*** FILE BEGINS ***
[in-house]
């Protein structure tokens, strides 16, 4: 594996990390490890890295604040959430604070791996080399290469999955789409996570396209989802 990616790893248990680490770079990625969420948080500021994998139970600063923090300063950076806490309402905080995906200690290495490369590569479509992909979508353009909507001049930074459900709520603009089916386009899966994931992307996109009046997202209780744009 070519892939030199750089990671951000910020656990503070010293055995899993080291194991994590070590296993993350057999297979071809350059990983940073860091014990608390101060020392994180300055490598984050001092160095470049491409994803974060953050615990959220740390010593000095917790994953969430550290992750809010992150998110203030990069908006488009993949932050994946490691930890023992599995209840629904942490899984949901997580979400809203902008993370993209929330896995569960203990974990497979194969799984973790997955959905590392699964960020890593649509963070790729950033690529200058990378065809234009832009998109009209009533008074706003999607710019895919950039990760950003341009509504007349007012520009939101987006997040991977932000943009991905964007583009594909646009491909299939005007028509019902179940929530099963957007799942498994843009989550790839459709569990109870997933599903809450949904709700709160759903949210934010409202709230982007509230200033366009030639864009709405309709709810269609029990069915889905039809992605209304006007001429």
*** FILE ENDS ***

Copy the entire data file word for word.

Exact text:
[in-house]
């Protein structure tokens, strides 16, 4: 594996990390490890890295604040959430604070791996080399290469999955789409996570396209989802 990616790893248990680490770079990625969420948080500021994998139970600063923090300063950076806490309402905080995906200690290495490369590569479509992909979508353009909507001049930074459900709520603009089916386009899966994931992307996109009046997202209780744009 070519892939030199750089990671951000910020656990503070010293055995899993080291194991994590070590296993993350057999297979071809350059990983940073860091014990608390101060020392994180300055490598984050001092160095470049491409994803974060953050615990959220740390010593000095917790994953969430550290992750809010992150998110203030990069908006488009993949932050994946490691930890023992599995209840629904942490899984949901997580979400809203902008993370993209929330896995569960203990974990497979194969799984973790997955959905590392699964960020890593649509963070790729950033690529200058990378065809234009832009998109009209009533008074706003999607710019895919950039990760950003341009509504007349007012520009939101987006997040991977932000943009991905964007583009594909646009491909299939005007028509019902179940929530099963957007799942498994843009989550790839459709569990109870997933599903809450949904709700709160759903949210934010409202709230982007509230200033366009030639864009709405309709709810269609029990069915889905039809992605209304006007001429």